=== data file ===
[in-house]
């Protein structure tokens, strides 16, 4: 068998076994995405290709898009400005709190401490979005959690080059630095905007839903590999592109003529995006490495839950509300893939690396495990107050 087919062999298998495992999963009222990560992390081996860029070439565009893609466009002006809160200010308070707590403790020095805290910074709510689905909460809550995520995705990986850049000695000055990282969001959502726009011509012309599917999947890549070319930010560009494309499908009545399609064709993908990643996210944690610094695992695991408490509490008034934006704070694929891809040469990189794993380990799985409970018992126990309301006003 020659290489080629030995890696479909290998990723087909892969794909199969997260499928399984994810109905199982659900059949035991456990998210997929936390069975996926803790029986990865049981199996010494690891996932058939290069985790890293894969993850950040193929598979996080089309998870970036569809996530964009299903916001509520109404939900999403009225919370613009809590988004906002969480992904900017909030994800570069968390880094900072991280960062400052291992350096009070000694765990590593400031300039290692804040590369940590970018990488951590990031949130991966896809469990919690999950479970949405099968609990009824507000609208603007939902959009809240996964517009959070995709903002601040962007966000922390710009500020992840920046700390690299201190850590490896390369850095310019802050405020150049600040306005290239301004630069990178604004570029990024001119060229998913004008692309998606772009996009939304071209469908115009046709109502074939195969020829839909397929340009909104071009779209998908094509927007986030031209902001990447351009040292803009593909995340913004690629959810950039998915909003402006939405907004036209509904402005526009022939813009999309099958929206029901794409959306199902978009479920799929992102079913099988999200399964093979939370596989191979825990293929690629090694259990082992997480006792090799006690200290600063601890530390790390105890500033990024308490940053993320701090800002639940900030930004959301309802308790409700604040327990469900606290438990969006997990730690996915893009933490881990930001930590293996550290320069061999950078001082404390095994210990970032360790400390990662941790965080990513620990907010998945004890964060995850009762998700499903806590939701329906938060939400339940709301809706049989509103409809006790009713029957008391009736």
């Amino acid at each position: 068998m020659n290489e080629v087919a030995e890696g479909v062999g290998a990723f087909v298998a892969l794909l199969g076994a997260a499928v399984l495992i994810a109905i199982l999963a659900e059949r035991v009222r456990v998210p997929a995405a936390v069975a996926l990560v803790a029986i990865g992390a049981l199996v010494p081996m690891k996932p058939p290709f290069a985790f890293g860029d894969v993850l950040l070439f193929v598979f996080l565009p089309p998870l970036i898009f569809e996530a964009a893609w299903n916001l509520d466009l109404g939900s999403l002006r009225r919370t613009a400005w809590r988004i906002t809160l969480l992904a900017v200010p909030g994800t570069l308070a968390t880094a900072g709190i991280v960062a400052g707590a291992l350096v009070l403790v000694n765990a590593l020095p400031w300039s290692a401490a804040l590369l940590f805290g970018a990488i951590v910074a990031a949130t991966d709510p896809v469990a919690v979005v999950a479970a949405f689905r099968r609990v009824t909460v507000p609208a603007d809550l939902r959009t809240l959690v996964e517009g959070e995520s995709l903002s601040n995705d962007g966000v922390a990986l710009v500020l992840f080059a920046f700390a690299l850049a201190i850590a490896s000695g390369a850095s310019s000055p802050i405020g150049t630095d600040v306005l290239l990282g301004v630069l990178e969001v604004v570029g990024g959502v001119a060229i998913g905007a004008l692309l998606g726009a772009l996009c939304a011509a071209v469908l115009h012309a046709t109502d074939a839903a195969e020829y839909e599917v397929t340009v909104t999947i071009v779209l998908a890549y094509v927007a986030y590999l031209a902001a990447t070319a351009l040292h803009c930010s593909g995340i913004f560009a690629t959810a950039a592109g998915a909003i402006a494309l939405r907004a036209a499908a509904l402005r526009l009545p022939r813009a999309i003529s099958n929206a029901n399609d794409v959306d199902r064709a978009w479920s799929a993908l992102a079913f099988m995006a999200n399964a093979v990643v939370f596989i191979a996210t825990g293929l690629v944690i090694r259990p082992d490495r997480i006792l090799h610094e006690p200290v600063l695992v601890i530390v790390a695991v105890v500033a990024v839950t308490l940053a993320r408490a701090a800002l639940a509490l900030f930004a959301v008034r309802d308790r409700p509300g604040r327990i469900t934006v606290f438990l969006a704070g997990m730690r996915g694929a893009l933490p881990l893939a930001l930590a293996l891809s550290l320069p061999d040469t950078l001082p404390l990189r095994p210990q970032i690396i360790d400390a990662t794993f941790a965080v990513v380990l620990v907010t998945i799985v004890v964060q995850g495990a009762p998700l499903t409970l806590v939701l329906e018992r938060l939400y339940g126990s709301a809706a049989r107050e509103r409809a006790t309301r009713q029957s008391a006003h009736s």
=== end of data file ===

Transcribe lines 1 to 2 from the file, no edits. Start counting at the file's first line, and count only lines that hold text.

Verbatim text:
[in-house]
């Protein structure tokens, strides 16, 4: 068998076994995405290709898009400005709190401490979005959690080059630095905007839903590999592109003529995006490495839950509300893939690396495990107050 087919062999298998495992999963009222990560992390081996860029070439565009893609466009002006809160200010308070707590403790020095805290910074709510689905909460809550995520995705990986850049000695000055990282969001959502726009011509012309599917999947890549070319930010560009494309499908009545399609064709993908990643996210944690610094695992695991408490509490008034934006704070694929891809040469990189794993380990799985409970018992126990309301006003 020659290489080629030995890696479909290998990723087909892969794909199969997260499928399984994810109905199982659900059949035991456990998210997929936390069975996926803790029986990865049981199996010494690891996932058939290069985790890293894969993850950040193929598979996080089309998870970036569809996530964009299903916001509520109404939900999403009225919370613009809590988004906002969480992904900017909030994800570069968390880094900072991280960062400052291992350096009070000694765990590593400031300039290692804040590369940590970018990488951590990031949130991966896809469990919690999950479970949405099968609990009824507000609208603007939902959009809240996964517009959070995709903002601040962007966000922390710009500020992840920046700390690299201190850590490896390369850095310019802050405020150049600040306005290239301004630069990178604004570029990024001119060229998913004008692309998606772009996009939304071209469908115009046709109502074939195969020829839909397929340009909104071009779209998908094509927007986030031209902001990447351009040292803009593909995340913004690629959810950039998915909003402006939405907004036209509904402005526009022939813009999309099958929206029901794409959306199902978009479920799929992102079913099988999200399964093979939370596989191979825990293929690629090694259990082992997480006792090799006690200290600063601890530390790390105890500033990024308490940053993320701090800002639940900030930004959301309802308790409700604040327990469900606290438990969006997990730690996915893009933490881990930001930590293996550290320069061999950078001082404390095994210990970032360790400390990662941790965080990513620990907010998945004890964060995850009762998700499903806590939701329906938060939400339940709301809706049989509103409809006790009713029957008391009736």